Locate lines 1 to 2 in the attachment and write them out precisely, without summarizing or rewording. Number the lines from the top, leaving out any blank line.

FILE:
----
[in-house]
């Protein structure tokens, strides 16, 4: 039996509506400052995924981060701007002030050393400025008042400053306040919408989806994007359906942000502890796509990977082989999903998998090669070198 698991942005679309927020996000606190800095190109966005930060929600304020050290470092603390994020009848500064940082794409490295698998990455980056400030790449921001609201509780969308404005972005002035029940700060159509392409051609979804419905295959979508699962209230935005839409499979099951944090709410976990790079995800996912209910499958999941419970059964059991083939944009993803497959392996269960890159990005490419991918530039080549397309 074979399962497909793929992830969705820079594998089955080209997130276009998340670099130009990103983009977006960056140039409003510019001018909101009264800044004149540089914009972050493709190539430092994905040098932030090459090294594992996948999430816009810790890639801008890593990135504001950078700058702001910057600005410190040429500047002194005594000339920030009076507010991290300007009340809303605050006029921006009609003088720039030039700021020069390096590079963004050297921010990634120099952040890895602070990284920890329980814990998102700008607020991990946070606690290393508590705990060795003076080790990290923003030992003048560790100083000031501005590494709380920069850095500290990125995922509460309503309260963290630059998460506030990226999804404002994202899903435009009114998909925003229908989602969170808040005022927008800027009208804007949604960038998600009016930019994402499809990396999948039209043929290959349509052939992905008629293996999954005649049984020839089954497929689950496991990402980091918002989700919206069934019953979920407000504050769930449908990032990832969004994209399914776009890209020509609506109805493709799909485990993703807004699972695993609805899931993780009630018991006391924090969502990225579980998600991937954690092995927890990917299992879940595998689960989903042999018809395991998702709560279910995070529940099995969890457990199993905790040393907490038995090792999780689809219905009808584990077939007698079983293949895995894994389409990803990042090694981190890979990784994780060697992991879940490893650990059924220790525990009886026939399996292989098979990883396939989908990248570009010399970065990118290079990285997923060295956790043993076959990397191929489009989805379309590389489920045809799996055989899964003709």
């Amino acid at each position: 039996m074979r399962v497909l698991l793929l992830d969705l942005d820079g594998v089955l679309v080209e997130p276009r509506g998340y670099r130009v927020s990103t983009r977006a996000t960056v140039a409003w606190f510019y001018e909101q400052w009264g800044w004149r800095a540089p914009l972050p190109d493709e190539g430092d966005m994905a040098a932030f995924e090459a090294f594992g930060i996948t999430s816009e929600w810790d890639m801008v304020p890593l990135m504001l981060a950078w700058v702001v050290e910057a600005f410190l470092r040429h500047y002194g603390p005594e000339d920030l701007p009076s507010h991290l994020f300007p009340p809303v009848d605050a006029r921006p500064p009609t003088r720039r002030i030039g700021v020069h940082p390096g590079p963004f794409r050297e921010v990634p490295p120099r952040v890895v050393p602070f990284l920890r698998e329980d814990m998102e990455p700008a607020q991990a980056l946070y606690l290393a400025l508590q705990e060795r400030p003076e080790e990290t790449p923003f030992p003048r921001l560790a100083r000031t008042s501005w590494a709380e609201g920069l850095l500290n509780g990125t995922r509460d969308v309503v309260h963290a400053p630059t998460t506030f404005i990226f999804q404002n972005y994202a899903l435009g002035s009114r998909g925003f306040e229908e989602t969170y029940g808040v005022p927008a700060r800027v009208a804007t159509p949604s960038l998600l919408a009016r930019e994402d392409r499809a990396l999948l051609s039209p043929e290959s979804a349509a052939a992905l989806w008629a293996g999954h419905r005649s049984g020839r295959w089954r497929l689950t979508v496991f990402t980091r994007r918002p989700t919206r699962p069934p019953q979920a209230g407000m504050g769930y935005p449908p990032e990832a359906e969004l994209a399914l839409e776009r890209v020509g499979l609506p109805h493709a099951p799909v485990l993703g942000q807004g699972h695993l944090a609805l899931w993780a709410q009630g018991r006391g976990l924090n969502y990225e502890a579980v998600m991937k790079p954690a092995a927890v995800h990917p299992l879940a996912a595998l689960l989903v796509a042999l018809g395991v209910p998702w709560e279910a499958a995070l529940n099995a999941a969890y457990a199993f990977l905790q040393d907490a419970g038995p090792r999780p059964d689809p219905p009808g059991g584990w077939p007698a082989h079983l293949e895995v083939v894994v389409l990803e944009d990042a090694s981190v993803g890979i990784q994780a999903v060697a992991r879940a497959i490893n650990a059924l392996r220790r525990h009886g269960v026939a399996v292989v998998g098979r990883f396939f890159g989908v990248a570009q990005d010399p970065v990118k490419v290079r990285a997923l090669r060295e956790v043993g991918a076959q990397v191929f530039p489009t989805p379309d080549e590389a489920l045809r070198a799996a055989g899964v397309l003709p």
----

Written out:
[in-house]
């Protein structure tokens, strides 16, 4: 039996509506400052995924981060701007002030050393400025008042400053306040919408989806994007359906942000502890796509990977082989999903998998090669070198 698991942005679309927020996000606190800095190109966005930060929600304020050290470092603390994020009848500064940082794409490295698998990455980056400030790449921001609201509780969308404005972005002035029940700060159509392409051609979804419905295959979508699962209230935005839409499979099951944090709410976990790079995800996912209910499958999941419970059964059991083939944009993803497959392996269960890159990005490419991918530039080549397309 074979399962497909793929992830969705820079594998089955080209997130276009998340670099130009990103983009977006960056140039409003510019001018909101009264800044004149540089914009972050493709190539430092994905040098932030090459090294594992996948999430816009810790890639801008890593990135504001950078700058702001910057600005410190040429500047002194005594000339920030009076507010991290300007009340809303605050006029921006009609003088720039030039700021020069390096590079963004050297921010990634120099952040890895602070990284920890329980814990998102700008607020991990946070606690290393508590705990060795003076080790990290923003030992003048560790100083000031501005590494709380920069850095500290990125995922509460309503309260963290630059998460506030990226999804404002994202899903435009009114998909925003229908989602969170808040005022927008800027009208804007949604960038998600009016930019994402499809990396999948039209043929290959349509052939992905008629293996999954005649049984020839089954497929689950496991990402980091918002989700919206069934019953979920407000504050769930449908990032990832969004994209399914776009890209020509609506109805493709799909485990993703807004699972695993609805899931993780009630018991006391924090969502990225579980998600991937954690092995927890990917299992879940595998689960989903042999018809395991998702709560279910995070529940099995969890457990199993905790040393907490038995090792999780689809219905009808584990077939007698079983293949895995894994389409990803990042090694981190890979990784994780060697992991879940490893650990059924220790525990009886026939399996292989098979990883396939989908990248570009010399970065990118290079990285997923060295956790043993076959990397191929489009989805379309590389489920045809799996055989899964003709």